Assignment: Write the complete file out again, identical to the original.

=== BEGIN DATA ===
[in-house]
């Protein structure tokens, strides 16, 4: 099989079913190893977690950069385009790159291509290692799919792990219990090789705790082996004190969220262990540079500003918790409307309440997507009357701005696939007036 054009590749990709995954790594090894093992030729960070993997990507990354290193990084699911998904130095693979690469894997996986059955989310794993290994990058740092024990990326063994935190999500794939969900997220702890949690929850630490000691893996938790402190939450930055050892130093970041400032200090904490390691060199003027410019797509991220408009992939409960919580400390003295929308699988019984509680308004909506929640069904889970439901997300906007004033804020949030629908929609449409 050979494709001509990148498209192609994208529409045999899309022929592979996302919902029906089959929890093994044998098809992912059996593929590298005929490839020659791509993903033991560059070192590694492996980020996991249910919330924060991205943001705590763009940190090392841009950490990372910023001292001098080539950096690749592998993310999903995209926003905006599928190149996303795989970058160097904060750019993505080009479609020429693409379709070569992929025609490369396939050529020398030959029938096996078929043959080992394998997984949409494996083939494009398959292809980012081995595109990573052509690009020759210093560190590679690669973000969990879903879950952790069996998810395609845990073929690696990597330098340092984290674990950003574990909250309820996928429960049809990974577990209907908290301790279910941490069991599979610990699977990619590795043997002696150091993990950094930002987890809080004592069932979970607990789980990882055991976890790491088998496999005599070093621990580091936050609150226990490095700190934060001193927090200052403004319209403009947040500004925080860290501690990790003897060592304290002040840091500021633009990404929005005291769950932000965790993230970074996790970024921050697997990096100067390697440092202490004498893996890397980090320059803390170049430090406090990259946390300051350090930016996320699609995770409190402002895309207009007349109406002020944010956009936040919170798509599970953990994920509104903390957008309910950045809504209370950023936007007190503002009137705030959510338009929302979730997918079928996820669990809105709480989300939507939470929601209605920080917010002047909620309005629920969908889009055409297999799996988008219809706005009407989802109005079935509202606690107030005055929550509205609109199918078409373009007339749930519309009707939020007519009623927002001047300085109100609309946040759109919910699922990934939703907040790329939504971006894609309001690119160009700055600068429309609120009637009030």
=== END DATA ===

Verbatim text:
[in-house]
């Protein structure tokens, strides 16, 4: 099989079913190893977690950069385009790159291509290692799919792990219990090789705790082996004190969220262990540079500003918790409307309440997507009357701005696939007036 054009590749990709995954790594090894093992030729960070993997990507990354290193990084699911998904130095693979690469894997996986059955989310794993290994990058740092024990990326063994935190999500794939969900997220702890949690929850630490000691893996938790402190939450930055050892130093970041400032200090904490390691060199003027410019797509991220408009992939409960919580400390003295929308699988019984509680308004909506929640069904889970439901997300906007004033804020949030629908929609449409 050979494709001509990148498209192609994208529409045999899309022929592979996302919902029906089959929890093994044998098809992912059996593929590298005929490839020659791509993903033991560059070192590694492996980020996991249910919330924060991205943001705590763009940190090392841009950490990372910023001292001098080539950096690749592998993310999903995209926003905006599928190149996303795989970058160097904060750019993505080009479609020429693409379709070569992929025609490369396939050529020398030959029938096996078929043959080992394998997984949409494996083939494009398959292809980012081995595109990573052509690009020759210093560190590679690669973000969990879903879950952790069996998810395609845990073929690696990597330098340092984290674990950003574990909250309820996928429960049809990974577990209907908290301790279910941490069991599979610990699977990619590795043997002696150091993990950094930002987890809080004592069932979970607990789980990882055991976890790491088998496999005599070093621990580091936050609150226990490095700190934060001193927090200052403004319209403009947040500004925080860290501690990790003897060592304290002040840091500021633009990404929005005291769950932000965790993230970074996790970024921050697997990096100067390697440092202490004498893996890397980090320059803390170049430090406090990259946390300051350090930016996320699609995770409190402002895309207009007349109406002020944010956009936040919170798509599970953990994920509104903390957008309910950045809504209370950023936007007190503002009137705030959510338009929302979730997918079928996820669990809105709480989300939507939470929601209605920080917010002047909620309005629920969908889009055409297999799996988008219809706005009407989802109005079935509202606690107030005055929550509205609109199918078409373009007339749930519309009707939020007519009623927002001047300085109100609309946040759109919910699922990934939703907040790329939504971006894609309001690119160009700055600068429309609120009637009030």